4000 - Advisory Opinions
Opinion regarding whether "listing services" would be considered deposit brokers
November 13, 2002
Christopher L. Hencke
This responds to your inquiry concerning the FDIC's criteria in determining when a "listing service" is a "deposit broker." You question the FDIC's position that a depository institution's payment of a flat fee to a "listing service" for the opportunity to "post" the institution's CD rates on a website operated by the "listing service" qualifies the service as a "deposit broker." Also, you specifically ask about a company called X. As explained below, we agree with you that the FDIC's criteria should recognize that the payment of a flat fee by itself will not qualify a "listing service" as a "deposit broker." Nonetheless, we conclude that X is a "deposit broker" because the company is "engaged in the business of placing deposits, or facilitating the placement of deposits, of third parties with insured depository institutions. . . ." 12 U.S.C. § 1831f(g)(1)(A); 12 C.F.R. § 337.6(a)(5)(i)(A).
A "listing service" is a company that compiles information
about the interest rates offered on certificates of deposit
("CDs") by insured depository institutions. In a number of
advisory opinions, the FDIC staff has taken the position that a
"listing service" is not a "deposit broker" when the
service does nothing more than offer such information to the public.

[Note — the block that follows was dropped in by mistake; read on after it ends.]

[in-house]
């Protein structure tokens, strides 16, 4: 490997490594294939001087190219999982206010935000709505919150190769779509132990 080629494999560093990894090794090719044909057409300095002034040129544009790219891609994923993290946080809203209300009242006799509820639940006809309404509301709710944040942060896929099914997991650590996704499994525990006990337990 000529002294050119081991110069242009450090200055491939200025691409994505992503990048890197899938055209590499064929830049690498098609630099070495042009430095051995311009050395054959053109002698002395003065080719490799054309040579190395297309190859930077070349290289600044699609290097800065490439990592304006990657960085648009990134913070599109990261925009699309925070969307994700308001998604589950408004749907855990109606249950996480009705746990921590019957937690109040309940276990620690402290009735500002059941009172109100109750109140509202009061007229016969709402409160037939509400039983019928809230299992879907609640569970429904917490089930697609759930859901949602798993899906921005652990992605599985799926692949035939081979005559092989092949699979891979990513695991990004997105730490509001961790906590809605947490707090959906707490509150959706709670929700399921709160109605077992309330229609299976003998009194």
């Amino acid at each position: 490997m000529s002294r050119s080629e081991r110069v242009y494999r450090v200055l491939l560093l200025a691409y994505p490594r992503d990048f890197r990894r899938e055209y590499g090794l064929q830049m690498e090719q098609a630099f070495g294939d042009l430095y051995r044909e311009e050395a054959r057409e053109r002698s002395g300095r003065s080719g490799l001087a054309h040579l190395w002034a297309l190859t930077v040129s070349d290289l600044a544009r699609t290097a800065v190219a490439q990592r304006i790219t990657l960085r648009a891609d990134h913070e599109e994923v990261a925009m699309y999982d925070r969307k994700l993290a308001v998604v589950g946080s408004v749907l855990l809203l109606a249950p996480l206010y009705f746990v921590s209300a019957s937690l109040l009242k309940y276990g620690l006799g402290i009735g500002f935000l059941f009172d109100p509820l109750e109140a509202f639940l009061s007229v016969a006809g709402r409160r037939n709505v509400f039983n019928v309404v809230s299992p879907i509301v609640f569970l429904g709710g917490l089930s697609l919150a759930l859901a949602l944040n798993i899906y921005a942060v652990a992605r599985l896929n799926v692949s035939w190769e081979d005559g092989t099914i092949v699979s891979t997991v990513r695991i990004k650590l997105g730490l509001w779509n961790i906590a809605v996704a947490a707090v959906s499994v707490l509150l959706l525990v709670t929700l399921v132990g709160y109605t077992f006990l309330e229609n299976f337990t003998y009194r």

The FDIC staff has explained this position as follows:
Advisory Opinion 9254 (August 3, 1992). In accordance with this position, the FDIC has developed criteria for determining when a "listing service" is a mere provider of information as opposed to a "facilitator" in the placement of deposits. Under these criteria, a "listing service" is treated as a "deposit broker" if a depository institution must "pay a fee, directly or indirectly, to have its rates listed by the listing service." See id.
In this case, X operates a website at which banks "post" interest rates on CDs. In order to "post" its rates, a depository institution must pay a "subscription" fee. (According to the website, "[o]ne low subscription rate covers everything.") The charging of this fee means that X--under the FDIC's existing criteria--is a "deposit broker."
You have questioned the FDIC's criteria. In your letter, you presented the following argument: "[W]e fail to see the distinction between paying a flat fee to post our rates on the service's website and paying a fee to a newspaper to advertise our rates. Is it the FDIC's position that, under the criteria you cited, a newspaper would also qualify as a deposit broker and therefore any deposits acquired through newspaper advertisements be classified as brokered deposits?"